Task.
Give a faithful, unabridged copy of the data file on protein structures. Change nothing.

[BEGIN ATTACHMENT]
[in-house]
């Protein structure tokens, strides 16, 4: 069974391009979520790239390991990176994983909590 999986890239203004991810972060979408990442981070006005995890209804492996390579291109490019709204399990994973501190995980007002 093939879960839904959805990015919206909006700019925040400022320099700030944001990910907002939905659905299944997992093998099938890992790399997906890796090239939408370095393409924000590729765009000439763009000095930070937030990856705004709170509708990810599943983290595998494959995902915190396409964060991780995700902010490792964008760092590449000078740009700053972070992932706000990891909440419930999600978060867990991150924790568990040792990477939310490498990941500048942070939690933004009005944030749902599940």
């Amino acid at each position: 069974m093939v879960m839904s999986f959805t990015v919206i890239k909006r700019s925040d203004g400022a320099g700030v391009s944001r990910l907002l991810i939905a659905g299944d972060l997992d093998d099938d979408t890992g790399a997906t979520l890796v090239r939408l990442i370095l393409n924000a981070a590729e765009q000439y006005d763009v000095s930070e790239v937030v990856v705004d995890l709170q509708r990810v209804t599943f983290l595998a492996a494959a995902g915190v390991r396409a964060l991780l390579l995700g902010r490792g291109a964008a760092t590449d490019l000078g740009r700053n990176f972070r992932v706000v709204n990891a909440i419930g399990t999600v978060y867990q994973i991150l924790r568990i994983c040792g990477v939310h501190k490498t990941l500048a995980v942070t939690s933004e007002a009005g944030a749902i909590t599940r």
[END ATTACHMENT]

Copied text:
[in-house]
């Protein structure tokens, strides 16, 4: 069974391009979520790239390991990176994983909590 999986890239203004991810972060979408990442981070006005995890209804492996390579291109490019709204399990994973501190995980007002 093939879960839904959805990015919206909006700019925040400022320099700030944001990910907002939905659905299944997992093998099938890992790399997906890796090239939408370095393409924000590729765009000439763009000095930070937030990856705004709170509708990810599943983290595998494959995902915190396409964060991780995700902010490792964008760092590449000078740009700053972070992932706000990891909440419930999600978060867990991150924790568990040792990477939310490498990941500048942070939690933004009005944030749902599940």
């Amino acid at each position: 069974m093939v879960m839904s999986f959805t990015v919206i890239k909006r700019s925040d203004g400022a320099g700030v391009s944001r990910l907002l991810i939905a659905g299944d972060l997992d093998d099938d979408t890992g790399a997906t979520l890796v090239r939408l990442i370095l393409n924000a981070a590729e765009q000439y006005d763009v000095s930070e790239v937030v990856v705004d995890l709170q509708r990810v209804t599943f983290l595998a492996a494959a995902g915190v390991r396409a964060l991780l390579l995700g902010r490792g291109a964008a760092t590449d490019l000078g740009r700053n990176f972070r992932v706000v709204n990891a909440i419930g399990t999600v978060y867990q994973i991150l924790r568990i994983c040792g990477v939310h501190k490498t990941l500048a995980v942070t939690s933004e007002a009005g944030a749902i909590t599940r």